« on: January 22, 2021, 06:40:56 PM »
...yup. Sure is. Could you perhaps elaborate on your point, because I'm not exactly sure to what you are alluding.

Flat Earth Investigations / Re: Experiment proposal
« on: January 22, 2021, 05:55:08 PM »
Thanks for that wiki link. So, let's look at this analytically. The builders say that they had to account for the curvature of the earth, right? So, rather than elevate both ends, they elevated one end. However, there is a difference between how this would occur on a flat earth vs round earth. Although a laser raised at one end would indeed work on a flat earth, the distance from the middle to a ground is different on a flat earth vs a round earth. In precision construction, EVERY part is measured to high tolerances, and I have no doubt that the builders would certainly have noticed deviation from their plans. So, what do you think: is Caltech in on "the conspiracy", or is there no conspiracy at all?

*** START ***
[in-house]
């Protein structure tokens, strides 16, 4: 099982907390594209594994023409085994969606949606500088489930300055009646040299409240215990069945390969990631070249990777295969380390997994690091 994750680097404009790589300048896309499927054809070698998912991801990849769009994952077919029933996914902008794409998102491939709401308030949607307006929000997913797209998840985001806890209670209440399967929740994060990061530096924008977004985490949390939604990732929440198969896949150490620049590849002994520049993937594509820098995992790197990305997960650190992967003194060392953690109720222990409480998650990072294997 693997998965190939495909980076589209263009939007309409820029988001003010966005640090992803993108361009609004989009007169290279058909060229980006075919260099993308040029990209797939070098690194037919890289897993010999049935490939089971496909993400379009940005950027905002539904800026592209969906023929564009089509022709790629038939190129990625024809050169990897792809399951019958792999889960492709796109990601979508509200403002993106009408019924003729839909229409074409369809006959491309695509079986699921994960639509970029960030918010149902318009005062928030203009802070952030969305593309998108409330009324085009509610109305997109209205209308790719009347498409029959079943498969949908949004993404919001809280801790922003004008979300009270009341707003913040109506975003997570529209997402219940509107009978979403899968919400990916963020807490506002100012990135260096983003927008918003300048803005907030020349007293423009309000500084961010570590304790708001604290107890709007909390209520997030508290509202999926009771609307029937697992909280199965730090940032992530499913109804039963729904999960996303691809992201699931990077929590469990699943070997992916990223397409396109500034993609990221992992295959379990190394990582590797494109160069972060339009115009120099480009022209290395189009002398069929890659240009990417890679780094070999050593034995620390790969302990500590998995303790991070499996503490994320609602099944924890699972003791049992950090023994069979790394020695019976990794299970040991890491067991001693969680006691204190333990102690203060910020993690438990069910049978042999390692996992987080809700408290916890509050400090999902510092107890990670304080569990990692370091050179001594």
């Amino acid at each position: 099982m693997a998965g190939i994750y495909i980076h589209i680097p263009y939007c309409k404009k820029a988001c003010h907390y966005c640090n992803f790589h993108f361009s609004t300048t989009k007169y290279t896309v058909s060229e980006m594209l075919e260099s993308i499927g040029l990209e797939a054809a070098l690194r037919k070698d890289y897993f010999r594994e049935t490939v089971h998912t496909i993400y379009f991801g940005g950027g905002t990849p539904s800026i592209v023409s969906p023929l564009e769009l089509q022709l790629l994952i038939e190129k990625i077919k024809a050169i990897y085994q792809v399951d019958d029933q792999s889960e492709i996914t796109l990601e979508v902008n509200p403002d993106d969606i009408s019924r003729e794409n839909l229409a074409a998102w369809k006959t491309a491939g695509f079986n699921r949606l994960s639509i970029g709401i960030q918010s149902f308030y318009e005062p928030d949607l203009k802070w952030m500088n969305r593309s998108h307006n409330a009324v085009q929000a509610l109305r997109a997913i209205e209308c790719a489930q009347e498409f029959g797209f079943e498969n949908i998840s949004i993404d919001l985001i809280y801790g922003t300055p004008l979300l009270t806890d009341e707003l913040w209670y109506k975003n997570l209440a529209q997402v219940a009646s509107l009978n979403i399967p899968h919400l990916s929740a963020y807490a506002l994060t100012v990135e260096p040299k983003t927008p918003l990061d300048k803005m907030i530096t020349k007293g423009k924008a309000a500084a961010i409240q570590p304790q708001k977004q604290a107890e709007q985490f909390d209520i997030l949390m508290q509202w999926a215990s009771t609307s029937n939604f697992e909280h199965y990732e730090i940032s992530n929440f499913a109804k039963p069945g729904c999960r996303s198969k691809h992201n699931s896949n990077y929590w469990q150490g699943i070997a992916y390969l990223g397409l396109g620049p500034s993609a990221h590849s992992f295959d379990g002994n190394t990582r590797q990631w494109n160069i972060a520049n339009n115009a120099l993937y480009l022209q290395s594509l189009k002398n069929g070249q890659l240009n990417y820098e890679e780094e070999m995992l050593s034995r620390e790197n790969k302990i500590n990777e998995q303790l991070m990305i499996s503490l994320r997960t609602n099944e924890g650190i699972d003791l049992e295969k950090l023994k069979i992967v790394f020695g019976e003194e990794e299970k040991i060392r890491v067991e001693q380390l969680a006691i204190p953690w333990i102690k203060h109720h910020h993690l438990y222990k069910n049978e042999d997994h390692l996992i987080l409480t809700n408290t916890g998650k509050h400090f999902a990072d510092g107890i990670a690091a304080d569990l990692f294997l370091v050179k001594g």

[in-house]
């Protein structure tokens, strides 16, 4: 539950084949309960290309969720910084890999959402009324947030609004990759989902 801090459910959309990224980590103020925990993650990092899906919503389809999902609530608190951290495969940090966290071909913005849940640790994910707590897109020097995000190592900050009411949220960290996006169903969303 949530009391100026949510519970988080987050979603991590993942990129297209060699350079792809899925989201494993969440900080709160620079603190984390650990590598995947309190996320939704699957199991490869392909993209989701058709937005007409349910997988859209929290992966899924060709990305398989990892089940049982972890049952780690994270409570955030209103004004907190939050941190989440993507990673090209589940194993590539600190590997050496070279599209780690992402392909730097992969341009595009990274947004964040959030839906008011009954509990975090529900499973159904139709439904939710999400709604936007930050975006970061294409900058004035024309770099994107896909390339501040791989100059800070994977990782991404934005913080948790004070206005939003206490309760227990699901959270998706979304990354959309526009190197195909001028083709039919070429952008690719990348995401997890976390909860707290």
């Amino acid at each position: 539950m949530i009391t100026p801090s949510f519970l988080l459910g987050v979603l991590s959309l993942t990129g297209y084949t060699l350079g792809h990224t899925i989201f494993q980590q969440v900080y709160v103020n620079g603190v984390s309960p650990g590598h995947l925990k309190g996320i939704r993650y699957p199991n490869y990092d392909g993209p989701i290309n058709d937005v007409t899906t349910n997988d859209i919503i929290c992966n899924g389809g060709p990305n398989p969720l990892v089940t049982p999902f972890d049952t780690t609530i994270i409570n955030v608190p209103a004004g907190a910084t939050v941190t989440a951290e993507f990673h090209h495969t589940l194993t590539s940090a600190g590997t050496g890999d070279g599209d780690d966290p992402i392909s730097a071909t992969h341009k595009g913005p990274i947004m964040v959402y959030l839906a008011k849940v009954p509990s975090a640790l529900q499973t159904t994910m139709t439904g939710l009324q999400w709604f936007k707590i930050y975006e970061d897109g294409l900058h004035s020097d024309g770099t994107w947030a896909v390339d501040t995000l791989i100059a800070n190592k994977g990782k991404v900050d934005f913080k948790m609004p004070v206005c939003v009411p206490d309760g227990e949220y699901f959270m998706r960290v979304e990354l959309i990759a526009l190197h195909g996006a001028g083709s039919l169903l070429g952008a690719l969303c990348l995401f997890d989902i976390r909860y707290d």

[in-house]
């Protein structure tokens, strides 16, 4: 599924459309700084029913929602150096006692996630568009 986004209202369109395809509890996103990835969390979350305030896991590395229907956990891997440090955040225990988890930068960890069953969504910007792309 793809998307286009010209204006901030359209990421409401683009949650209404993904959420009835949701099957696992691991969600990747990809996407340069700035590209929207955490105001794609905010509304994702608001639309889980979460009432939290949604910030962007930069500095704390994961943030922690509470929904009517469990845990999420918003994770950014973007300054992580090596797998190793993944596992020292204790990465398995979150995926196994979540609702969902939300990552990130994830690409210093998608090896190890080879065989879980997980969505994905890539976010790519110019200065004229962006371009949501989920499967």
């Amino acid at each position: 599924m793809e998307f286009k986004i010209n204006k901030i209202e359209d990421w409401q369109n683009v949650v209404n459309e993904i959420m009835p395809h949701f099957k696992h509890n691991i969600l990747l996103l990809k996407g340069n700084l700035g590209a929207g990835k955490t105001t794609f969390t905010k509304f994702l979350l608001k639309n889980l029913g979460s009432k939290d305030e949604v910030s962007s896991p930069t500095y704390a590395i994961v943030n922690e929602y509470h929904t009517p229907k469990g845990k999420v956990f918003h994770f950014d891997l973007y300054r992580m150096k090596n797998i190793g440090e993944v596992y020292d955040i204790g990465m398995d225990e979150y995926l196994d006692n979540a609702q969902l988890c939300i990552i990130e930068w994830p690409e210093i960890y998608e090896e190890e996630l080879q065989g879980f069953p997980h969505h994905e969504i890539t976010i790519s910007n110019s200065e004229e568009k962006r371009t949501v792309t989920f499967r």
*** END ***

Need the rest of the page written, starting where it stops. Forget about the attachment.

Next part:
Edit: Oh, and EA can't account for this one: straightness is one of the primary parts of precison, you can bet that that tube is dead precise.

Flat Earth Investigations / Southern Cross
« on: January 22, 2021, 02:54:56 PM »
A while back I had a bit of a look at the logistics of Polaris, and was disappointed to find that, provided there is some force pulling light away from Earth,  a Flat Earth can provide an explanation for Polaris. However, having lived in the Southern hemisphere as well as the Northern hemisphere, I happen to know that the South has it's own Polaris. Enter, the Southern cross.